I'll agree the unionization of sdtate employees in Wisconsin was indeed done in accordance with the law. However, the legal process involved was not the one mandated for the unionization of workers in the private sector. It was imposed by the state agencies.

If your argument is the state employees love their unions and believe they are getting good service for the money they are forced to pay, then why would you be concerned about recertification?
panzade
 
  1  
Reply Mon 21 Feb, 2011 12:53 pm
@plainoldme,
amazing stats pom
but then again, down here in Dixie it's never been about
giving 'em a good education.
plainoldme
 
  1  
Reply Mon 21 Feb, 2011 12:58 pm
@panzade,
That Texas was on the list surprised me. The University of Texas at Austin is among the best state supported schools in the country.
BillRM
 
  3  
Reply Mon 21 Feb, 2011 12:59 pm
@Cycloptichorn,
Quote:
This will start to take its' toll on the elected Republicans and it will be interesting to see if cracks in the coalition show up.


There already is a gear up recall campaigns aim at enough GOP senators to change the balance of power in the state.

That going to hurt real bad if they get kick out of power before they get to redraw the districts base on the 2010 census.

Footnote Democrats tend not to vote in the same numbers as the fire up tea parties in an off year election but thank to this attack on the unions I have the feeling that any democrat that can even crawl to the poles over broken glass will do so not only for any recall elections but for the 2012 election.

Those states that ended up going for the GOP in the last election are likely going to bounce back with the force of a bungee jumping cord.
cicerone imposter
 
  1  
Reply Mon 21 Feb, 2011 01:00 pm
@BillRM,
Pretty visual description of things to come. May be spec, but I enjoyed it.
0 Replies
 
edgarblythe
 
  1  
Reply Mon 21 Feb, 2011 01:20 pm
@plainoldme,
Texas is about to sink lower, education-wise, as they are preparing to slash the budget for education big time. This as people from other states come here in large numbers, needing to be added to the rolls.
cicerone imposter
 
  1  
Reply Mon 21 Feb, 2011 01:22 pm
@edgarblythe,
edgar, What's going to happen to the UofT? Our son works for them in Austin.
edgarblythe
 
  1  
Reply Mon 21 Feb, 2011 01:25 pm
@cicerone imposter,
Don't know, specifically. Will look around.
0 Replies
 
Cycloptichorn
 
  3  
Reply Mon 21 Feb, 2011 01:59 pm
Questions are starting to pop up in the media regarding various other unsavory portions of the bill as well.

Quote:
The lion's share of attention regarding Scott Walker's legislative proposal has been paid to the effort to revoke Wisconsin public employees' collective bargaining rights, but the 144-page bill (more reliable link here) is a far more exhaustive and inclusive list of the fundamentals of Republican politics in the 21st Century. Not many people have the time to plow through the whole bill but those who do will be rewarded with plenty of gems like this:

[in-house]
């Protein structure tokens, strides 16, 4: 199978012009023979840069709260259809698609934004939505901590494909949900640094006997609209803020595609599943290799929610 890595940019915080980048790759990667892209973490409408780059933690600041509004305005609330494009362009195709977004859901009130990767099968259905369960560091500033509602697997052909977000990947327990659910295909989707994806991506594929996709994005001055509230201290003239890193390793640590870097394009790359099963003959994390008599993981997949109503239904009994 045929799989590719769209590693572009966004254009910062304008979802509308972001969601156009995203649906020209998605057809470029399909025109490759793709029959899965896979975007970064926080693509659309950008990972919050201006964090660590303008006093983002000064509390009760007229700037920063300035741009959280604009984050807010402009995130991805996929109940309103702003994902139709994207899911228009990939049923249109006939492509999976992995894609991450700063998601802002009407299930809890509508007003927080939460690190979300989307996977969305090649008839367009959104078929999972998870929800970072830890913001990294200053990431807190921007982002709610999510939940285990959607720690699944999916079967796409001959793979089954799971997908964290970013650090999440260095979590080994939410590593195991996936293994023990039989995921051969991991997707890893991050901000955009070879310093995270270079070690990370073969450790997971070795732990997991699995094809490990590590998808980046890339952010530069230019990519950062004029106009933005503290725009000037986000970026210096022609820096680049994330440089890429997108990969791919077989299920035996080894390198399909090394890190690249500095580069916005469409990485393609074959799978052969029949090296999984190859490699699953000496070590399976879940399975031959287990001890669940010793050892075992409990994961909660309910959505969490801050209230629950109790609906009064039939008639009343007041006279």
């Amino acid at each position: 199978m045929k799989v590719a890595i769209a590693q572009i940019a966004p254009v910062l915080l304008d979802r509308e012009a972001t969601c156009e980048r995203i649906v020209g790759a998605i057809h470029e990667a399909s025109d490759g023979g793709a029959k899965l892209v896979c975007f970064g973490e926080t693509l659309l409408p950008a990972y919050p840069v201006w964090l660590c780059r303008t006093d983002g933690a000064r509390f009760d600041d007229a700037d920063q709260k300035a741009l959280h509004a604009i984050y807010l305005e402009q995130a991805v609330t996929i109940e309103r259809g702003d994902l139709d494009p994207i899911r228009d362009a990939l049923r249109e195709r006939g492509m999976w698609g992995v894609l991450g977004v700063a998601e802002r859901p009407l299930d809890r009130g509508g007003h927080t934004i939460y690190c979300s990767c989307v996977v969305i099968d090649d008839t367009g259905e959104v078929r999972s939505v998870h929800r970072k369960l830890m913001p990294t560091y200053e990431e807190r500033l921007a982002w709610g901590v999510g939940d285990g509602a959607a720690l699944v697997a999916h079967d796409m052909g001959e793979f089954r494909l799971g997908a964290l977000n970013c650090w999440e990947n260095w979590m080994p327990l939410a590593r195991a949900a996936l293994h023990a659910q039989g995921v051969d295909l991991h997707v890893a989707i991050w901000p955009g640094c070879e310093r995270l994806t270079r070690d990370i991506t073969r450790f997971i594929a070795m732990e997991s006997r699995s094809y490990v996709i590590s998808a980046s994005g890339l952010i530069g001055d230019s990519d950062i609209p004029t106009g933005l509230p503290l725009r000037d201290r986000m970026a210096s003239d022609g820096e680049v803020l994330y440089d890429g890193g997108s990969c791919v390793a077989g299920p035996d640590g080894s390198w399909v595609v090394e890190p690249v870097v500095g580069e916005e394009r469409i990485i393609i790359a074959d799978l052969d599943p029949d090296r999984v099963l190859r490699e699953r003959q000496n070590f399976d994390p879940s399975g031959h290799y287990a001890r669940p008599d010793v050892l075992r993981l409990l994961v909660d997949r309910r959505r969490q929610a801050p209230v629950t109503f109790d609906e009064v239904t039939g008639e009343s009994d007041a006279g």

Quote:

16.896 Sale or contractual operation of state-owned heating, cooling, and power plants. (1) Notwithstanding ss. 13.48 (14) (am) and 16.705 (1), the department may sell any state-owned heating, cooling, and power plant or may contract with a private entity for the operation of any such plant, with or without solicitation of bids, for any amount that the department determines to be in the best interest of the state. Notwithstanding ss. 196.49 and 196.80, no approval or certification of the public service commission is necessary for a public utility to purchase, or contract for the operation of, such a plant, and any such purchase is considered to be in the public interest and to comply with the criteria for certification of a project under s. 196.49 (3) (b).


If this isn't the best summary of the goals of modern conservatism, I don't know what is. It's like a highlight reel of all of the tomahawk dunks of neo-Gilded Age corporatism: privatization, no-bid contracts, deregulation, and naked cronyism. Extra bonus points for the explicit effort to legally redefine the term "public interest" as "whatever the energy industry lobbyists we appoint to these unelected bureaucratic positions say it is."


http://www.ginandtacos.com/

Cycloptichorn
georgeob1
 
  -1  
Reply Mon 21 Feb, 2011 02:05 pm
@Cycloptichorn,
Do you find it unusual or dangerous for a state to decide to privatize (i.e. sell or contract out the operation of) electrical power genberating plants it owns?

A better question might be why the state is in the power generation business at all.
BillRM
 
  1  
Reply Mon 21 Feb, 2011 02:06 pm
@Cycloptichorn,
Sound like what they did to CA with the electric power in ripping off tens of billions from the citizens of that state all in the name of a "free market"